Goodbye Old Friend: RIP, Dinah Shore
No, not the late entertainer; we lost her long ago. Her namesake tournament, the “Women’s Masters,” is leaving Mission Hills Country Club and Rancho Mirage after 51 iterations, following a final go this spring. In case you missed the news, ANA is out and Chevron is in as title sponsor of golf’s first major of the year, and the tourney is moving next year to a to-be-named venue presumed to be in Houston.
They now call it the Chevron Championship, but to many players and fans it remains the Dinah Shore, at least until it moves to Texas. As happens, sweet often comes with bitter. What generally is held to be the second-most important tournament in women’s golf gains a massive boost in purse from its new sponsor, offering the potential of a long-haul run. The tradeoff is five decades of tradition borne of place and proceedings.
Sponsorship roulette is as commonplace in modern sports as a soccer prima donna taking an anguished fall when an opponent breathes too hard on him; hell, look at the new name for where the Clippers, Lakers and Kings play, and a PGA Tour Champions event is sponsored by a colon cancer screening outfit. Even the Dinah Shore has had something like eight iterations in naming protocol.
It’s still a bit of a shock. The move, that is, not another title sponsor.
“I remember playing there in 1987 after my [first U.S. Women’s] Amateur win,” recalls golf analyst Kay Cockerill. “It had that prestige when I was a player growing up. As an amateur, you wanted to get into two events, the U.S. Women’s Open and the ‘Dinah.’ If you did something special as an amateur this was one of the rewards.”
The luster never faded for Cockerill, even after she moved into the professional ranks.
“I finished third in an event in Boston in 1991,” she adds. “I remember coming down the last couple holes knowing I wasn’t going to win but thinking, ‘Just finish in third place, just finish third.’ That was on my mind.”
That podium finish got her back to Mission Hills.
“It blew my mind,” LPGAer Christina Kim says of her first trip to what was then called the Kraft Nabisco Championship in 2003.
“Walking into the clubhouse at Mission Hills, seeing the expanse of the property, seeing the Walk of Champions and Poppie’s Pond; I still get chills thinking about it. The course was designed for us, it was a ‘home’ for the LPGA Tour, one of our shining diamonds. It is our Masters. It is so so special. I feel blessed to have been able to experience it. You’re walking the runway.”
The purse is as seismic as the pending move.
Chevron is ponying up a load of coin — $5 million to be exact, up from $3 million. That’s a testament to Chevron’s faith in the LPGA and women’s golf and a needed admission that these gals got game. And let’s be honest here — most women’s sports lag behind, often far behind, men’s in terms of pay.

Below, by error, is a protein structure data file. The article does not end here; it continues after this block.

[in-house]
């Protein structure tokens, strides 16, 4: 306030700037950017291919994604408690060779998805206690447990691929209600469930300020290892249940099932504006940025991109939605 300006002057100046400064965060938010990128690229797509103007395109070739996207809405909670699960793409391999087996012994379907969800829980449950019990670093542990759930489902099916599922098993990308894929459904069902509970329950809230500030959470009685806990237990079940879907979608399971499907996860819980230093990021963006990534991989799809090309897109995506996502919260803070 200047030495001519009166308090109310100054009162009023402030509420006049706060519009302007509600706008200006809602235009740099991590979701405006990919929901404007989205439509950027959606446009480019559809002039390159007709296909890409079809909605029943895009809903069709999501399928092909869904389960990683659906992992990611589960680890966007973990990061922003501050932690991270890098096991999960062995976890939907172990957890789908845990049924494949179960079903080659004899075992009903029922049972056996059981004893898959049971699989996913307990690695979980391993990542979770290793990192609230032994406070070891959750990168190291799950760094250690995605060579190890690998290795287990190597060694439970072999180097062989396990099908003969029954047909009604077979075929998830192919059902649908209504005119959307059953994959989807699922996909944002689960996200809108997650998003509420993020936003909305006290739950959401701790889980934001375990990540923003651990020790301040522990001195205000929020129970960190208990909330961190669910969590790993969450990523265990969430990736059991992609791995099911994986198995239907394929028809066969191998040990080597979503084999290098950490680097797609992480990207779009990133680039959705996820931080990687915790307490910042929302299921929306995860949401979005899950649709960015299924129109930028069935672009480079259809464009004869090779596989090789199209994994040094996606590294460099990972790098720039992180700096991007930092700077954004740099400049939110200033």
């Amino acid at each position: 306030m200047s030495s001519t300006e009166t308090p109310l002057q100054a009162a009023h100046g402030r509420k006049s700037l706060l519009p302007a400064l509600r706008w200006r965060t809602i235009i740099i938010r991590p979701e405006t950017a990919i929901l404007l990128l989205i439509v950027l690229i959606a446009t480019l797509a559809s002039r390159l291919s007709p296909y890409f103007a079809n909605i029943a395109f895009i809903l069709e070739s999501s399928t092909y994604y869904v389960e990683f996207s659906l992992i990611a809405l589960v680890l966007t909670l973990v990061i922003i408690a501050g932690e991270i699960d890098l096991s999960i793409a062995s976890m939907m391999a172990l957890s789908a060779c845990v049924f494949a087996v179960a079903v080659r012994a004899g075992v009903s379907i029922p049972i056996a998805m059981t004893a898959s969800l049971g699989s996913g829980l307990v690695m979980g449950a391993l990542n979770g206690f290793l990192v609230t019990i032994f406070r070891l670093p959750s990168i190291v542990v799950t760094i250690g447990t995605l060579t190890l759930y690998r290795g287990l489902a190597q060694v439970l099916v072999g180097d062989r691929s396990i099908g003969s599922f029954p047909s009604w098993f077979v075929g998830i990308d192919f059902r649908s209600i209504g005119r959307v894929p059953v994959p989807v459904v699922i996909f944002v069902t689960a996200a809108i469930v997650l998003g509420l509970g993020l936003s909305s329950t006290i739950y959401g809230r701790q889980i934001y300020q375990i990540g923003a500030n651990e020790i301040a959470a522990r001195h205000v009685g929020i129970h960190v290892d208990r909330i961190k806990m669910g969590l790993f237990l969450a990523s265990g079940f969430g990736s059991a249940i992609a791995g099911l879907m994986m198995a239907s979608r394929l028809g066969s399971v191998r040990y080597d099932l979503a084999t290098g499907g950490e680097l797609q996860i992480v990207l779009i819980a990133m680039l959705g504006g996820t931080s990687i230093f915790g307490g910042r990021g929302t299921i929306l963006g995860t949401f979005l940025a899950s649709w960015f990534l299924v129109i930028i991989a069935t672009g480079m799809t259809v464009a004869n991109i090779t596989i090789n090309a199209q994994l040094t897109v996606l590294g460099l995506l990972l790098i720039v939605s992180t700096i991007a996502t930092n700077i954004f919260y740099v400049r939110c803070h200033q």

Kim certainly gets that, no matter how much nostalgia is wrapped up in Rancho Mirage.
“Chevron saw an opportunity to elevate women and women in golf,” she says. “It is indicative of the way society as a whole is starting to view women … and in sports, as well. It shows the evolution of the LPGA Tour and of women in general. It’s about damn time. Better late than never.”
Some say the event had run its course at Mission Hills and in the desert. Waning attendance, lessening enthusiasm from the host club, a revolving door of sponsors (the most recent of which was an international airline facing the continued impacts of the pandemic), a generational gulf between X, Y and Z and a showcase event founded on star attraction from a half-century earlier. Come on, how many people visiting the valley see the signs for Fred Waring Drive and think of the Pennsylvanians (go ahead, Google that one)?
“I feel a bit torn,” Cockerill admits from the rarefied position of someone who not only qualified for the Dinah Shore as an amateur and a professional, but then covered it as a broadcaster. “It is such a special tournament. It’s a sad end to a wonderful era. But times change, things change, and if you don’t change you’re eventually going to get left in the dust. It needed a reboot.”
The 2023 move to Texas also brings with it a new date that will ensure better television exposure and avoid a scheduling conflict with the Augusta National Women’s Amateur, an overlap that ironically and unfortunately pitted a newer premier event for the game’s best non-pros against a major that has long embraced its role in advancing female amateurs.
While no one is sure what will replace the winner’s de rigueur leap into Poppie’s Pond, two-time Dinah Shore winner Brittany Lincicome is confident that what’s ahead will measure up.
“Any time we go to a new venue, bring in a new sponsor, it is different,” she says. “But we’re looking forward to what’s ahead. The hope for all of us players is that Chevron will be with us for a long time, and we know we will create new traditions.”
As another desert golf icon would say: Dinah, thanks for the memories.